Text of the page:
Agilent is well known as a measurement company specializingin chemical analysis, life sciences, diagnostics, electronics andcommunications.
COS, established by Spain's Rovira i Virgili University incollaboration with the Technological Centre of Nutrition and Health, opened inSeptember. It is equipped with Agilent instrumentation, including the 6550iFunnel Quadrupole Time-of-Flight LC/MS, 7200 Quadrupole Time-of-Flight GC/MS, 6490iFunnel Triple Quadrupole LC/MS, Bravo automated liquid handling systems andthe SureScan DNA microarray scanner, software, consumables and services.
Founded in 1991, Rovira i Virgili University is a15,000-student, publicly funded university that is attempting to become aninternational benchmark in the areas of chemistry, energy, nutrition andhealth, among other disciplines.
While the collaboration came about because of the purchase,"we were not interested in just purchasing mass spectrometers, but in along-term relationship with a technological partner," explains Dr. Oscar Yanes,principal investigator at COS and assistant professor at the university. "Werecognized Agilent Technologies as an excellent fit for our approach tointegrating data from different 'omics techniques."
COS will host training sessions for Agilent's Europeanmetabolomics customers needing formal training, and the two groups will jointlywork on developing GC/QTOF MS/MS libraries with the company's 7200 GC/Q-TOFinstrument, according to Steve Fischer, Agilent's marketing manager formetabolomics and proteomics. Agilent will provide beta-test equipment andsoftware and demonstrate integrated biology workflows to customers in suchdisciplines as genomics, proteomics, transcriptomics, lipidomics andmetabolomics in search of biological breakthroughs. Together, the collaboratorsseek to create a center of excellence, Fischer explains.
"Both groups want to expand the use of metabolomics as aresearch tool," he adds. "If the relationship is successful, there will be morelabs using metabolomics as a tool in their research. The opportunity to offermetabolomics training by the Centre for Omic Sciences to Agilent's Europeanmetabolomics customers will be a large benefit to the European metabolomicsresearch community. The development of GC/QTOF MS/MS libraries should benefitresearchers worldwide."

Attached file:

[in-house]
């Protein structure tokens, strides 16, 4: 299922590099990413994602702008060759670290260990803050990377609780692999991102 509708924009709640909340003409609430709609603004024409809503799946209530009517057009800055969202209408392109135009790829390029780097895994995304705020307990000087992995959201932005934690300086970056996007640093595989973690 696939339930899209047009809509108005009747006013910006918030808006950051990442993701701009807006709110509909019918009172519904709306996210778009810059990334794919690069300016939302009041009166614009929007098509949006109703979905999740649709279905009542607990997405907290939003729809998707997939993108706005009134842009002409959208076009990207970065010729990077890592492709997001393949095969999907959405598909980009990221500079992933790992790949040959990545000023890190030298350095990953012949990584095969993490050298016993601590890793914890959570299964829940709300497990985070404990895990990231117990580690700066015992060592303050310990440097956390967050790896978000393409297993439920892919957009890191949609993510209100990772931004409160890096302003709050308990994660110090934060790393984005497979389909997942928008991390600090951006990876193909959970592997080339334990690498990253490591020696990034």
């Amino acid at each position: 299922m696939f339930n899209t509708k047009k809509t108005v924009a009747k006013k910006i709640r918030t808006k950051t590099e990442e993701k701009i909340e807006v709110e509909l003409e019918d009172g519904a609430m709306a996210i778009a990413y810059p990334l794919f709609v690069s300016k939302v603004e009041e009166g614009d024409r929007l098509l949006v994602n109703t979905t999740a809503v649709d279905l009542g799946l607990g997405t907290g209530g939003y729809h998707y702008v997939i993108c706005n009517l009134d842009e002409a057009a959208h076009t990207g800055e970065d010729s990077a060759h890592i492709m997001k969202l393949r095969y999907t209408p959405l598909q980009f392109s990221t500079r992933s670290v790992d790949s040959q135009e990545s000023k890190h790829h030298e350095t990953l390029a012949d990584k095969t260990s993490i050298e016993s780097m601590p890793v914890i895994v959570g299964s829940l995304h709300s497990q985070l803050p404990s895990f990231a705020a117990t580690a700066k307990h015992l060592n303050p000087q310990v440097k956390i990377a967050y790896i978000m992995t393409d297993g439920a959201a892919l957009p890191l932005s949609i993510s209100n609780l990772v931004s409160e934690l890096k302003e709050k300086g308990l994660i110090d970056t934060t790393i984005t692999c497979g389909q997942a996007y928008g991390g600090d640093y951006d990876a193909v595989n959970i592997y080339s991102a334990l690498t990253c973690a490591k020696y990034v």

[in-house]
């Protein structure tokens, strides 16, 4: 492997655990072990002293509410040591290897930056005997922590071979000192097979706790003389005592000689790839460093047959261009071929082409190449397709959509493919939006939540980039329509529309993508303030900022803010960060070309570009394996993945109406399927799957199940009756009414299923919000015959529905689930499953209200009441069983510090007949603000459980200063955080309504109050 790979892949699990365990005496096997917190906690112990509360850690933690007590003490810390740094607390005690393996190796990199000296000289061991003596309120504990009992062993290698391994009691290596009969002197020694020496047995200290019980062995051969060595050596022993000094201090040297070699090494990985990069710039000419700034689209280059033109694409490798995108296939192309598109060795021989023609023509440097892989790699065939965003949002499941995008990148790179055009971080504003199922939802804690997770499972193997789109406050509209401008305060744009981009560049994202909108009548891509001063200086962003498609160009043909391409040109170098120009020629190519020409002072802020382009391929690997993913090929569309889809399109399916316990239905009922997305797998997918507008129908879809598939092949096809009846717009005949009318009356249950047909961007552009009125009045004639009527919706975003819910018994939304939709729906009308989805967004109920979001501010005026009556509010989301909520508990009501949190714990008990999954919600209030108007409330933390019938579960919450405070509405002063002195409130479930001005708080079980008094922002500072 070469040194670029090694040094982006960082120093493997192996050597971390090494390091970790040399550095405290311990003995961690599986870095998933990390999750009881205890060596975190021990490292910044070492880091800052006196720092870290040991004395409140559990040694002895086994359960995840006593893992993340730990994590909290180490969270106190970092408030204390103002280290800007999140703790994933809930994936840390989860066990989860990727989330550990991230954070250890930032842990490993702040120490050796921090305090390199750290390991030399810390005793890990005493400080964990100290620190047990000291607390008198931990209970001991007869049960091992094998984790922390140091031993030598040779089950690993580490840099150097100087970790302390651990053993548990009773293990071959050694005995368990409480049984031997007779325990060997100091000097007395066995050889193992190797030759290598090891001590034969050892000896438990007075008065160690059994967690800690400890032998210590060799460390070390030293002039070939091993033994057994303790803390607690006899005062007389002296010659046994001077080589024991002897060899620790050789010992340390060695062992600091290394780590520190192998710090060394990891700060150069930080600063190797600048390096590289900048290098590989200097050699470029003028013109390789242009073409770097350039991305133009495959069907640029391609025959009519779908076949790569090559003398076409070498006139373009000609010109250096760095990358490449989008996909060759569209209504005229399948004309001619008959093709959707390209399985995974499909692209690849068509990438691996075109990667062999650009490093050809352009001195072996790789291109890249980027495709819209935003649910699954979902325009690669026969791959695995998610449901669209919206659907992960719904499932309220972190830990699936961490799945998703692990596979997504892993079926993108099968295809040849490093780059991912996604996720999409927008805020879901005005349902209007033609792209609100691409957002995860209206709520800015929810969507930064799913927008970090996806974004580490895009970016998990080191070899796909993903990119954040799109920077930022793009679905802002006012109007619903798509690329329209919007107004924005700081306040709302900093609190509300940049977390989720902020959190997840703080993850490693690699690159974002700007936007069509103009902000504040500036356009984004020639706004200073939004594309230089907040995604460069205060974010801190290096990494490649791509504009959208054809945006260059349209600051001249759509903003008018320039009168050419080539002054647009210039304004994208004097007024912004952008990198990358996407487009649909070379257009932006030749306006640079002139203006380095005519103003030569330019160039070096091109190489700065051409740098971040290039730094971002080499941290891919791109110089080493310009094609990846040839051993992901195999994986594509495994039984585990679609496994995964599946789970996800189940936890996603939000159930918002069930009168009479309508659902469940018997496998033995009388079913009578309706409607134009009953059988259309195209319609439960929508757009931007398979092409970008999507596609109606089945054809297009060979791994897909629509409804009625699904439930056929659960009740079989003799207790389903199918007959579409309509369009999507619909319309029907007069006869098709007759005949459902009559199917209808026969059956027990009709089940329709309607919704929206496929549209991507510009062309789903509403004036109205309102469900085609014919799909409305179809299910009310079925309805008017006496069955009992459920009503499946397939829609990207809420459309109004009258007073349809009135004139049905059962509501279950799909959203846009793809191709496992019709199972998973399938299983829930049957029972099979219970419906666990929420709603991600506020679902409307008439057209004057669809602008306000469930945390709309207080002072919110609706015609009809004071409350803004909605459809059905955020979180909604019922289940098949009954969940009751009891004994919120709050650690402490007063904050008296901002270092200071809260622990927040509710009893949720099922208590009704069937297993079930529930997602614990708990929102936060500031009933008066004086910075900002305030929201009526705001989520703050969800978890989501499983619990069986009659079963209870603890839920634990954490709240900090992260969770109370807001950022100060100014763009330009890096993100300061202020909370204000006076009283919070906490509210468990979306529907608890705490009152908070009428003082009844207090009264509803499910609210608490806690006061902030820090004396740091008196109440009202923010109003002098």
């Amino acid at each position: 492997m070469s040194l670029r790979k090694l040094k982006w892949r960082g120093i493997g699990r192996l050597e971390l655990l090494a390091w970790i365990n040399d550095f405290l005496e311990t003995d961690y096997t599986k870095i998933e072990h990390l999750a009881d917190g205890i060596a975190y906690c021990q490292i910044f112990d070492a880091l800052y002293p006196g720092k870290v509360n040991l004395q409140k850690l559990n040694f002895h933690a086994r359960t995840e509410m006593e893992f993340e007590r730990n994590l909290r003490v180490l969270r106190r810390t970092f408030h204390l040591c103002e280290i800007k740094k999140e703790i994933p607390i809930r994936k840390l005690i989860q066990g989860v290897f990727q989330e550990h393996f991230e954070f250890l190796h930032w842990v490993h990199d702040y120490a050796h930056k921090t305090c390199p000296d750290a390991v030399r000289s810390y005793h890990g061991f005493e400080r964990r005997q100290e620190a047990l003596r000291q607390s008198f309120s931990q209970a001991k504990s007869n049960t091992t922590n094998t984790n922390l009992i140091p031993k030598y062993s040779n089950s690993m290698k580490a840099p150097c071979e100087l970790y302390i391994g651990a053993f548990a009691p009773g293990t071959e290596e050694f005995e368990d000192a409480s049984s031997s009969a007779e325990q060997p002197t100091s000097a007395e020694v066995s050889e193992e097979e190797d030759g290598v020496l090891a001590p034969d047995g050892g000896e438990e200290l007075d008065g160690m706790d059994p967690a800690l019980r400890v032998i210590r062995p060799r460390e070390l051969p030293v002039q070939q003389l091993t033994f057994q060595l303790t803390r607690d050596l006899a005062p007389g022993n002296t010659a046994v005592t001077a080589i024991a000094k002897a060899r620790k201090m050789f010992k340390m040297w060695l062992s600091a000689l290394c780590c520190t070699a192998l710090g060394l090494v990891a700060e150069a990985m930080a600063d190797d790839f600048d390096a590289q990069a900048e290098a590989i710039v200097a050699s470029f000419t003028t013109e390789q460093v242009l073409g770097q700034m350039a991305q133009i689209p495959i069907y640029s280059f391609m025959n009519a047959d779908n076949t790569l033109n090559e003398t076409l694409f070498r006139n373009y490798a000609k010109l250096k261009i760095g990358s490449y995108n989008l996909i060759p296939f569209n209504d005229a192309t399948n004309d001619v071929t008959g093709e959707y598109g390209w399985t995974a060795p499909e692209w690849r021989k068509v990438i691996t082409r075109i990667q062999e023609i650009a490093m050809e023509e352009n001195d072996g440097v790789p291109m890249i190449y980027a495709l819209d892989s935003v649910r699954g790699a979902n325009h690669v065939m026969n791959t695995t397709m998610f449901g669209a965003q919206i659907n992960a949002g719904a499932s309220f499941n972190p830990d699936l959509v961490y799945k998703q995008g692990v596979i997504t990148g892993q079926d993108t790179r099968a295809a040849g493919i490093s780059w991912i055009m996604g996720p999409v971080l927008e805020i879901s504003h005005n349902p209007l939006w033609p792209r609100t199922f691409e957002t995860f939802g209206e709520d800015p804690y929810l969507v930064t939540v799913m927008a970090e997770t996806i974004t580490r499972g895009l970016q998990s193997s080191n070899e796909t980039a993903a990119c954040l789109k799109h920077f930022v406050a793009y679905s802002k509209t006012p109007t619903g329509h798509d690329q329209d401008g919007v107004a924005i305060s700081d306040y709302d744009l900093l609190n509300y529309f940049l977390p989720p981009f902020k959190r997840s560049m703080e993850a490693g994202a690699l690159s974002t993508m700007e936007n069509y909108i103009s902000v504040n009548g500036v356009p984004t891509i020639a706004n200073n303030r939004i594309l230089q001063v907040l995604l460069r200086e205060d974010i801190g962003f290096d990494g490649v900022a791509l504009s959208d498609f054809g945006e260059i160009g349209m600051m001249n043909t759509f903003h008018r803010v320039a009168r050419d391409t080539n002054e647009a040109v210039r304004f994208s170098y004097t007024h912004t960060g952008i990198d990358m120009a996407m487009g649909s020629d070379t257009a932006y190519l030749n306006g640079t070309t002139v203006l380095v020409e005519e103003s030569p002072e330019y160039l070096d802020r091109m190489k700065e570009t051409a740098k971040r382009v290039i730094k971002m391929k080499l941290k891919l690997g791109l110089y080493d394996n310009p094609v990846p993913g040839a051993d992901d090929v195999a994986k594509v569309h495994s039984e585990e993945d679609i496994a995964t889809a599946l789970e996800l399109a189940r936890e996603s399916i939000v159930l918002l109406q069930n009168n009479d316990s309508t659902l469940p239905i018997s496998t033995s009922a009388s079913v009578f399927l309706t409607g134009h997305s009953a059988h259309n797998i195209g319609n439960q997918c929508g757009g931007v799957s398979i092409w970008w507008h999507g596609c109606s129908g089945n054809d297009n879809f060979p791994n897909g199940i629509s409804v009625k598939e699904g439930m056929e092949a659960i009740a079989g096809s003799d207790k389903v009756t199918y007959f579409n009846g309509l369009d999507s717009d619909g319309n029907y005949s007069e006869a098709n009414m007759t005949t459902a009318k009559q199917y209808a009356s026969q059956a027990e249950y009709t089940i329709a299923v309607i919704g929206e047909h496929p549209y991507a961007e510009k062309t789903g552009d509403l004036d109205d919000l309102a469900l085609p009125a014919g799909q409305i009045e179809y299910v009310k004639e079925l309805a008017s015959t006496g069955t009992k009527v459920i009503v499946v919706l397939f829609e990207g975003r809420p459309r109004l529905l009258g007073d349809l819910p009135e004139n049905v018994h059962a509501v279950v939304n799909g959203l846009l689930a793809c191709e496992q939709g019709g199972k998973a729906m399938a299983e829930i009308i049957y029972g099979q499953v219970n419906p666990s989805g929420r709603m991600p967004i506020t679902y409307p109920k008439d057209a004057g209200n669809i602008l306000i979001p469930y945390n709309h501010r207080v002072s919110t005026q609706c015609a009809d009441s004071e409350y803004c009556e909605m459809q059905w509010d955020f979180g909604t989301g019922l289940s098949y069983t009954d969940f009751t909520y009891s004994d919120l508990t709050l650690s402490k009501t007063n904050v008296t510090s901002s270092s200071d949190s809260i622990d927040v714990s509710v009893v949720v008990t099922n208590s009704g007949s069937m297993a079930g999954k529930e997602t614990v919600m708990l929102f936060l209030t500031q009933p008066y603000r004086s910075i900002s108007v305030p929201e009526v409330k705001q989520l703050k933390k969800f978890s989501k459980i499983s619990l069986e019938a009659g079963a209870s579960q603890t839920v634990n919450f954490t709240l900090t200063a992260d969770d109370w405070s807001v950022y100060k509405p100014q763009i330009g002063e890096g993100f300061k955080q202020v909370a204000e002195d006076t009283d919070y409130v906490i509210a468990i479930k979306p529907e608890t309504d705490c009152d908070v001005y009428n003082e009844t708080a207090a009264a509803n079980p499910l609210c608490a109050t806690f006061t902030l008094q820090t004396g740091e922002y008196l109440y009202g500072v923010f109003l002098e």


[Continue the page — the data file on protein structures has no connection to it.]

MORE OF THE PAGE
COS's main collaborators are groups at the SpanishBiomedical Research Centre in Diabetes and Associated Metabolic Disorders(CIBERDEM). The organization also has established additional collaborationswith Drs. Shabaz Mohammed and Albert Heck at Utrecht University in theNetherlands and Dr. Rafael Simó at the Vall d'Hebron Research Institute inBarcelona.
"The integration of various 'omics technologies will be atthe computational level," Yanes says. "This integration will be made possibleby improving experimental design that should take into account particularmethodological issues in metabolomics, proteomics and genomics simultaneously.We believe it is critical to create an environment in which our technical staffresponsible for the different 'omics technologies can meet and discuss concreteexperimental designs in order to facilitate further data integration."
Yanes believes that the ultimate goal of COS research is toachieve a "bottom-up 'omics integration," particularly between metabolomics andthe other 'omics.
"At the COS, we will interrogate the biochemical basis ofdisease, starting with a non-hypothesis-driven approach using metabolomicstechnologies," he explains. "The comprehensive characterization of the lowestlevel of the cellular information flow—that is, metabolites altered bydisease—can facilitate the biochemical interpretation and therefore subsequentgeneration of novel hypotheses."
Key areas of research will be diabetic retinopathy,lipoproteins and cardiovascular risk. COS is also very interested in the field of microbiota and its impact onobesity and insulin resistance, according to Yanes.
He adds, "In the near term, I anticipate new methodologicaladvances in the field of metabolomics. These include new software formetabolite identification, optimized sample preparation and new lipoproteinmeasurement in serum. This will result in a more comprehensive interrogation ofbiological samples that, in turn, will increase our understanding of themechanisms leading to neurodegeneration in diabetic retinopathy and thecardiovascular risk in obese and diabetic people."
Agilent and Roche toprovide continued support to Roche NimbleGen microarray customers
SANTA CLARA, Calif.—In early November, Agilent TechnologiesInc. and Roche signed an exclusive agreement to provide continued service toNimbleGen microarray customers as Roche phases out its NimbleGen arrayproduction and services.
Researchers using NimbleGen microarrays for allapplications, including comparative genomic hybridization, chromatinimmunoprecipitation-on-chip, DNA methylation and gene expression can transitionto Agilent arrays effective immediately, with minimal disruption. Thesimilarities of the technologies and products from both companies provide anoptimal transition path and the ability to run Agilent microarrays on theNimbleGen MS 200 Microarray Scanner.
"This global collaboration provides our customers with aconfident and straightforward solution to move from NimbleGen to Agilentmicroarrays," said Dan Zabrowski, head of Roche Applied Science, in astatement. "With Agilent as a leading global supplier of microarray technology,we are convinced researchers will be provided with the highest compatibility toNimbleGen products and services, and believe that they will continue to receivethe exceptional service and support they have come to expect."